Lehmann-Haupt, Christopher 1934–
Lehmann-Haupt, Christopher 1934–
(Christopher Lehmann Haupt)
PERSONAL: Surname is pronounced "Lay-mun Howpt"; born June 14, 1934, in Edinburgh, Scotland; naturalized U.S. citizen, c. 1935; son of Hellmut Lehmann-Haupt (a graphic arts historian and bibliographer) and Letitia L. Grierson (a teacher and editor); married Natalie S. Robins (a writer), October 3, 1965; children: Rachel Louise, Noah Christopher. Education: Swarthmore College, B.A., 1956; Yale University, M.F. A., 1959.
CAREER: Book reviewer and author. A.S. Barnes & Co., New York, NY, editor, 1961–62; Holt, Rinehart & Winston, New York, NY, editor, 1962–63; Dial Press, New York, NY, editor, 1963–65; New York Times Book Review, New York, NY, editor, 1965–69; New York Times, New York, NY, senior daily book reviewer, 1969–2001, obituarist, 2001–2006. Instructor for Orange County secondary school system and community college, 1959; assistant professor at York College of the City University of New York, 1975–76. Lecturer at universities in the United States and abroad, 1969–. Military service: U.S. Army Reserves, 1959–65; became sergeant.
MEMBER: Century Association.
Me and DiMaggio: A Baseball Fan Goes in Search of His Gods (nonfiction), Simon & Schuster (New York, NY), 1986.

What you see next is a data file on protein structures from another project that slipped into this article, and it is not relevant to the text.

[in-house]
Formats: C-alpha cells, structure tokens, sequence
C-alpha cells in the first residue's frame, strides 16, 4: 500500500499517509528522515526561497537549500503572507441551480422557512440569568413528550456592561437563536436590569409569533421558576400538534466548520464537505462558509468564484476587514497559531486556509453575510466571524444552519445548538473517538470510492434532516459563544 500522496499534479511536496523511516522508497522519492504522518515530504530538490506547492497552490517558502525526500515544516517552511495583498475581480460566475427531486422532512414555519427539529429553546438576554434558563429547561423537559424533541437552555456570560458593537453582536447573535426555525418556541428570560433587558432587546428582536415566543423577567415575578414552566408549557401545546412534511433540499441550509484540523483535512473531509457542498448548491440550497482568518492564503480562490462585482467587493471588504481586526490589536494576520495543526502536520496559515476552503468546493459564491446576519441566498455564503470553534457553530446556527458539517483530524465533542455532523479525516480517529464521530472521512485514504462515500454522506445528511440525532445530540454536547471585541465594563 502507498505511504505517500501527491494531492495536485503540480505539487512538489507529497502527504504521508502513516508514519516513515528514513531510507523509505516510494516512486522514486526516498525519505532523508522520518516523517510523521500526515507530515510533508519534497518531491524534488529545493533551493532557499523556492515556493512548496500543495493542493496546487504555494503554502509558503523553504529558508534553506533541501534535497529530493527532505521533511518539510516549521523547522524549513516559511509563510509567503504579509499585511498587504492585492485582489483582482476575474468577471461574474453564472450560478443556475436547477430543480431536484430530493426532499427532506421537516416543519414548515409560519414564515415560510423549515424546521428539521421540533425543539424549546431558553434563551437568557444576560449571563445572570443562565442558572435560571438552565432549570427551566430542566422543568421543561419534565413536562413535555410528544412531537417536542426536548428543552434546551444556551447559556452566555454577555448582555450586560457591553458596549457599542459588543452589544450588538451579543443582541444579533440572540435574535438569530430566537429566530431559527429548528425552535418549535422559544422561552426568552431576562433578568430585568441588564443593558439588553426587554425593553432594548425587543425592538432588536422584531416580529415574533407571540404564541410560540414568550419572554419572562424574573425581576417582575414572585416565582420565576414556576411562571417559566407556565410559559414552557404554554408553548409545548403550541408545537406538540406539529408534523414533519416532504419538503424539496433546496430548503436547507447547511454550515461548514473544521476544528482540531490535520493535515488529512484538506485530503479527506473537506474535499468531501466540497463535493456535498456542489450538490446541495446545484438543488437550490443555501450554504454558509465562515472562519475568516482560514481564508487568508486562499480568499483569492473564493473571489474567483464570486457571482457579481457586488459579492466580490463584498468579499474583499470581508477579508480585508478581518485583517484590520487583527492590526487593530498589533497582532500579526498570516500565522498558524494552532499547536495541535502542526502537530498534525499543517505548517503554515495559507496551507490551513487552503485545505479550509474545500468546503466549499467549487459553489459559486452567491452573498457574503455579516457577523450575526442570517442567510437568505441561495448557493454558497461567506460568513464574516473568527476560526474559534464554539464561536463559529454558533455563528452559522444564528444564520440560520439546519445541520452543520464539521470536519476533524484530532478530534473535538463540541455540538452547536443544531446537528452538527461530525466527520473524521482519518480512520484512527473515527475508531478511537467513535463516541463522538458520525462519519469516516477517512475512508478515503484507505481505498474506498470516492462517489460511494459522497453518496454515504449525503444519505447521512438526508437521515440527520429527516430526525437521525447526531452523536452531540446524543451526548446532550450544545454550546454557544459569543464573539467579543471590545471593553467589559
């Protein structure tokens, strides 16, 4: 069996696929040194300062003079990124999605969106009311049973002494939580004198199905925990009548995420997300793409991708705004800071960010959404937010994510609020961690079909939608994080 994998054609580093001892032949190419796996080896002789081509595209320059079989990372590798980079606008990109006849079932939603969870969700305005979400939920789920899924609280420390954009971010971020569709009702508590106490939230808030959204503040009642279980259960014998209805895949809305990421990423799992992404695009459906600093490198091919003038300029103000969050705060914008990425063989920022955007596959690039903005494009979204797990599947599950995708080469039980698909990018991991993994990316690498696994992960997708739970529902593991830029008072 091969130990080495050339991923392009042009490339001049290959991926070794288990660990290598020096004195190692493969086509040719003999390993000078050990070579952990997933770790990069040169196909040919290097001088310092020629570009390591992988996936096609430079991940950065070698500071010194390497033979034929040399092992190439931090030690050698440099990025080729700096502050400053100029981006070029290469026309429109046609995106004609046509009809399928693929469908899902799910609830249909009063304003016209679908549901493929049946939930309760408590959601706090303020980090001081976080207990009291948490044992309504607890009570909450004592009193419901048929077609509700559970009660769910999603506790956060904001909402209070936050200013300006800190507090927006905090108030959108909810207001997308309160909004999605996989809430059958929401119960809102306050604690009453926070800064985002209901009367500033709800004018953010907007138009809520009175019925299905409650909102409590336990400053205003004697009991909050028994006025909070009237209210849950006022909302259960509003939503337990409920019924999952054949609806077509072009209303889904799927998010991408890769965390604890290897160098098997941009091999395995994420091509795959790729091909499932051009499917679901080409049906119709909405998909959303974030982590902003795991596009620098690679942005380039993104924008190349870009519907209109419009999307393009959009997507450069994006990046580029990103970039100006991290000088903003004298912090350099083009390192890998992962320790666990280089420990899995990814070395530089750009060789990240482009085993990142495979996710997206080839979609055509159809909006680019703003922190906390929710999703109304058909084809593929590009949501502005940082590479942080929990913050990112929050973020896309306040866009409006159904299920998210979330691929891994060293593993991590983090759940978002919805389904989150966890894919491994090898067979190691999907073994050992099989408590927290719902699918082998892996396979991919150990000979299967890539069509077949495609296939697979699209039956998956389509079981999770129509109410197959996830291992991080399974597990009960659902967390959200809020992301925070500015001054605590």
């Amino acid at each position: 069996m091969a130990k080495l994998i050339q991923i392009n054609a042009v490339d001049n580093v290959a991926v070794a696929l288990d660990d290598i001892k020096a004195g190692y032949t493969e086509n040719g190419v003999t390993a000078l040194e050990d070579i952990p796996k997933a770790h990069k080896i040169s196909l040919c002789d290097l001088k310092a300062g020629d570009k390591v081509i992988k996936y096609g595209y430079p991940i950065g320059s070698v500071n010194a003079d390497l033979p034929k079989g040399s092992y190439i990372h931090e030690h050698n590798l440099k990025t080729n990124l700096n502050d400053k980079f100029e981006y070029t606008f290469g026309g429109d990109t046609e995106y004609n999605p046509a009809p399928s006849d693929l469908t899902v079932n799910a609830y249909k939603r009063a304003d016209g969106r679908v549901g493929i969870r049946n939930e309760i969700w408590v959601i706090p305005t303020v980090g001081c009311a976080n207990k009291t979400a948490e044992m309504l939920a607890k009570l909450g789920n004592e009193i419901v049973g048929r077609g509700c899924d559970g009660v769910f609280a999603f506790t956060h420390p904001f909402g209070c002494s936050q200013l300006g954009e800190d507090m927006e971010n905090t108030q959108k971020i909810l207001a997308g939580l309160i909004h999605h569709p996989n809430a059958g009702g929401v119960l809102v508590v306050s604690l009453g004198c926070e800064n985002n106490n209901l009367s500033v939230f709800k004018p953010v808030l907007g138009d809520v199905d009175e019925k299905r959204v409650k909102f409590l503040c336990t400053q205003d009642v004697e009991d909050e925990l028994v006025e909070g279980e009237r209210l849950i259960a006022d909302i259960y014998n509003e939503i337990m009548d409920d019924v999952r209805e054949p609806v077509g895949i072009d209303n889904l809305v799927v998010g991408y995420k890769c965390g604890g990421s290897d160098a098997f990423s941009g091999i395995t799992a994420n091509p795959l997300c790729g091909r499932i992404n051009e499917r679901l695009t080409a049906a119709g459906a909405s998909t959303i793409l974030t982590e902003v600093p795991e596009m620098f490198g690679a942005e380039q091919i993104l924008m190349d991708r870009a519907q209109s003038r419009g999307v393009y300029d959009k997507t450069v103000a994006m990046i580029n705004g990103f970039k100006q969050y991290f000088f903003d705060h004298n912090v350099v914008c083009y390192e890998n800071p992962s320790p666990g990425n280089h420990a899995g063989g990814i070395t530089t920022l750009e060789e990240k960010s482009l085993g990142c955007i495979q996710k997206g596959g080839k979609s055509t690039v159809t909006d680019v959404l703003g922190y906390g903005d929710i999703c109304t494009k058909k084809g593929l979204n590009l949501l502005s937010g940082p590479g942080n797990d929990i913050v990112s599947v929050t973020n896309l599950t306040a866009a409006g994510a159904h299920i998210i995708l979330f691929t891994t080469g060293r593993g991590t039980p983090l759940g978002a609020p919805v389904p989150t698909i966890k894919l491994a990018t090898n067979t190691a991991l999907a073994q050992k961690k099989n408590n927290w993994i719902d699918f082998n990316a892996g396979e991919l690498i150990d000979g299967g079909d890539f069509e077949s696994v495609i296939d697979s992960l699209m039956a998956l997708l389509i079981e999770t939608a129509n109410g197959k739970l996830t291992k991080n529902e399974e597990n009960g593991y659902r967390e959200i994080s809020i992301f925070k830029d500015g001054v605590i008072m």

A Crooked Man (novel), Simon & Schuster (New York, NY), 1995.
The Mad Cook of Pymatuning (novel), Simon & Schuster (New York, NY), 2005.
SIDELIGHTS: Christopher Lehmann-Haupt served as the chief daily book reviewer for the New York Times for more than thirty years. In that time, he was regarded as one of the most influential American literary critics of the late twentieth century. A review by Lehmann-Haupt in the Times was a mark of distinction for any author, even if the critic expressed a negative opinion of the book.
When Lehmann-Haupt decided it was time to move on from his long-held position, he became an obituarist for the newspaper. He told Gadfly interviewer David McNair that after so many years, he wanted to try something different—"reviewing people instead of books." Lehmann-Haupt's retirement from the top book reviewer's post also gave him more time to devote to his own fiction. In 2005 he published The Mad Cook of Pymatuning, a "chilling" novel, according to a Kirkus Reviews writer. The story is set in a summer camp during the 1950s. Camp Seneca is home to Redclaw, a Native American who terrifies the campers, with the camp owners' permission. Narrated by Jerry, one of the campers, this is "a polished work of suspense," stated the Kirkus Reviews contributor. Nancy McNichol, reviewing the book in Library Journal, praised Lehmann-Haupt for creating "complex and promising circumstances" for a horror novel and enhancing them with "deftly handled action sequences."
BIOGRAPHICAL AND CRITICAL SOURCES:
Lehmann-Haupt, Christopher, Me and DiMaggio: A Baseball Fan Goes in Search of His Gods, Simon & Schuster (New York, NY), 1986.
Kirkus Reviews, July 15, 2005, review of The Mad Cook of Pymatuning, p. 758.
Library Journal, September 1, 2005, Nancy McNichol, review of The Mad Cook of Pymatuning, p. 131.
Publishers Weekly, July 11, 2005, review of The Mad Cook of Pymatuning, p. 57.
Gadfly, http://www.gadflyonline.com/ (June 17, 2002), David McNair, interview with Christopher Lehmann-Haupt.